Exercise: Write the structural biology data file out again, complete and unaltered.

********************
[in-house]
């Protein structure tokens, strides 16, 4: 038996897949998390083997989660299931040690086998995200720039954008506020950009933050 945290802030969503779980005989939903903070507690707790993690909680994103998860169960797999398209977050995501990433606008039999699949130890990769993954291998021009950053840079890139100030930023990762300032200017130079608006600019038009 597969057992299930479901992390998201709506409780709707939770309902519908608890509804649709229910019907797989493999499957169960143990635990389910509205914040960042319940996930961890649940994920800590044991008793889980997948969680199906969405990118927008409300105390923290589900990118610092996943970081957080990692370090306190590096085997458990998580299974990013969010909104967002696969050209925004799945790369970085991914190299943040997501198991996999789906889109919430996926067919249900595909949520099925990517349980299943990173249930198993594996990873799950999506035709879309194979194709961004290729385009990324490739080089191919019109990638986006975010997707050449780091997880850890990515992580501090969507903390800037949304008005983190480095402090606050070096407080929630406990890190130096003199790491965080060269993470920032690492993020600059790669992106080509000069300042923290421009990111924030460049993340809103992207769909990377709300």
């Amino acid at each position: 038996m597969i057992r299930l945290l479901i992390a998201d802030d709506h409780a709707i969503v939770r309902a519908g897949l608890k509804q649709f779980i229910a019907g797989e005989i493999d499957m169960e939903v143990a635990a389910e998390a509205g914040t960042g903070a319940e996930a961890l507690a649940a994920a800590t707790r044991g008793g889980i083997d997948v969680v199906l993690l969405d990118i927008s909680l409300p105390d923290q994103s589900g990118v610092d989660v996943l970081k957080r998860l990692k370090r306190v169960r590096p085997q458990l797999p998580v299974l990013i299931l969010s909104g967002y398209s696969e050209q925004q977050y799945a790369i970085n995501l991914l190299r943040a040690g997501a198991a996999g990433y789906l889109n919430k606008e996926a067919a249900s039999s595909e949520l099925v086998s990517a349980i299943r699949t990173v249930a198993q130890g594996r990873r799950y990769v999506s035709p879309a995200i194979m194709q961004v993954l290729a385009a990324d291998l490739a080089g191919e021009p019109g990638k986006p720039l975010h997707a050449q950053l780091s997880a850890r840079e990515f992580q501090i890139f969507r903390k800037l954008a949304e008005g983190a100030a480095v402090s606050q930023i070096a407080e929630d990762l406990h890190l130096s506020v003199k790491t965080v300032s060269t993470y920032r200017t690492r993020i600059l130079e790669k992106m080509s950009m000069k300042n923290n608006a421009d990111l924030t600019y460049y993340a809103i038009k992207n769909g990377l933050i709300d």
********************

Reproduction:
[in-house]
């Protein structure tokens, strides 16, 4: 038996897949998390083997989660299931040690086998995200720039954008506020950009933050 945290802030969503779980005989939903903070507690707790993690909680994103998860169960797999398209977050995501990433606008039999699949130890990769993954291998021009950053840079890139100030930023990762300032200017130079608006600019038009 597969057992299930479901992390998201709506409780709707939770309902519908608890509804649709229910019907797989493999499957169960143990635990389910509205914040960042319940996930961890649940994920800590044991008793889980997948969680199906969405990118927008409300105390923290589900990118610092996943970081957080990692370090306190590096085997458990998580299974990013969010909104967002696969050209925004799945790369970085991914190299943040997501198991996999789906889109919430996926067919249900595909949520099925990517349980299943990173249930198993594996990873799950999506035709879309194979194709961004290729385009990324490739080089191919019109990638986006975010997707050449780091997880850890990515992580501090969507903390800037949304008005983190480095402090606050070096407080929630406990890190130096003199790491965080060269993470920032690492993020600059790669992106080509000069300042923290421009990111924030460049993340809103992207769909990377709300």
């Amino acid at each position: 038996m597969i057992r299930l945290l479901i992390a998201d802030d709506h409780a709707i969503v939770r309902a519908g897949l608890k509804q649709f779980i229910a019907g797989e005989i493999d499957m169960e939903v143990a635990a389910e998390a509205g914040t960042g903070a319940e996930a961890l507690a649940a994920a800590t707790r044991g008793g889980i083997d997948v969680v199906l993690l969405d990118i927008s909680l409300p105390d923290q994103s589900g990118v610092d989660v996943l970081k957080r998860l990692k370090r306190v169960r590096p085997q458990l797999p998580v299974l990013i299931l969010s909104g967002y398209s696969e050209q925004q977050y799945a790369i970085n995501l991914l190299r943040a040690g997501a198991a996999g990433y789906l889109n919430k606008e996926a067919a249900s039999s595909e949520l099925v086998s990517a349980i299943r699949t990173v249930a198993q130890g594996r990873r799950y990769v999506s035709p879309a995200i194979m194709q961004v993954l290729a385009a990324d291998l490739a080089g191919e021009p019109g990638k986006p720039l975010h997707a050449q950053l780091s997880a850890r840079e990515f992580q501090i890139f969507r903390k800037l954008a949304e008005g983190a100030a480095v402090s606050q930023i070096a407080e929630d990762l406990h890190l130096s506020v003199k790491t965080v300032s060269t993470y920032r200017t690492r993020i600059l130079e790669k992106m080509s950009m000069k300042n923290n608006a421009d990111l924030t600019y460049y993340a809103i038009k992207n769909g990377l933050i709300d």